In the Houston Court of Appeals, Gordon & Rees senior counsel Steve Selbe and Heidi Gumienny recently won the reversal of a denial of a plea to the jurisdiction in a premises liability suit brought against a Texas municipality.
The plaintiff sued the city of Deer Park for negligence and gross negligence for injuries he sustained after falling into a large trash bin at the city’s trash transfer facility. The plaintiff alleged that the city failed to use ordinary care to warn him of, or make safe, the allegedly dangerous condition of which the city was aware. In its plea to the jurisdiction, the city argued that the plaintiff failed to establish any waiver of immunity under the Tort Claims Act, because (1) the plaintiff was a licensee at the time he fell into the bin, and (2) the plaintiff was aware of the dangerous condition on the city’s premises and thus could not establish that the city violated any duty owed to him, under negligence or gross negligence theories of liability. The trial court denied the city’s plea to the jurisdiction.
On March 11, Houston’s 14th Court of Appeal reversed and rendered judgment in the city’s favor. In City of Deer Park v. Hawkins, the court held that the plaintiff failed to establish the necessary waiver of governmental immunity. The appellate court found that the plaintiff’s deposition testimony established his knowledge that the trash bin constituted an open and dangerous condition, and that the city did not owe him a duty to warn of a dangerous condition of which he was aware. The appellate court also found that, because there was no issue of fact regarding the plaintiff’s knowledge of the dangerous condition of the trash bin, the city could not be grossly negligent.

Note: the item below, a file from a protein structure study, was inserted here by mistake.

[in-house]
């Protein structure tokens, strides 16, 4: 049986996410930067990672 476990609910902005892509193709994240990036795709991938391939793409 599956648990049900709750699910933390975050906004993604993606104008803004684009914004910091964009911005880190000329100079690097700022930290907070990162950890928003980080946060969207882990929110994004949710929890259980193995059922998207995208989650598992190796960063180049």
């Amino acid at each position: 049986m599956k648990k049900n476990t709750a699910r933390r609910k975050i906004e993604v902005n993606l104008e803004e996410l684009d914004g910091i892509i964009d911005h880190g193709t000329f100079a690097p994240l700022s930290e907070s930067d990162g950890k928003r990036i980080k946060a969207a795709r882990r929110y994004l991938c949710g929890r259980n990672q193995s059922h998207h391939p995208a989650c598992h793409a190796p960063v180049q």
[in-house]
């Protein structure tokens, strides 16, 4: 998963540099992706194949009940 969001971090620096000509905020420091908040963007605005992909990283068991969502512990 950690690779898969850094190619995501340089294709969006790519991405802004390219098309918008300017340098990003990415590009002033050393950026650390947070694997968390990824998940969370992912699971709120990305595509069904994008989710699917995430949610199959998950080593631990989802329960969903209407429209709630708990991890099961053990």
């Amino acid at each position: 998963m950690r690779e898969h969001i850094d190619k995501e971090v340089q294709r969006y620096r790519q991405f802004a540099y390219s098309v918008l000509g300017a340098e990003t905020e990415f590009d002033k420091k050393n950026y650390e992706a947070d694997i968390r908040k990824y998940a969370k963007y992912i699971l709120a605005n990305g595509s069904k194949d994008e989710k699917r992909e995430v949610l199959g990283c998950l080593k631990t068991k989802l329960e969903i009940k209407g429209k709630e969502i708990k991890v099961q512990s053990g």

Finally, the 14th Court of Appeals held that the plaintiff failed to plead a theory of negligent implementation of policy, and that even if he had pleaded such theory, the plaintiff could not establish a waiver of immunity under a premises defect theory for the reasons discussed above.
The appellate court reversed the trial court’s order denying the city’s plea to the jurisdiction and rendered judgment dismissing the plaintiff’s suit against the city for lack of subject matter jurisdiction.
To read the opinion, click here.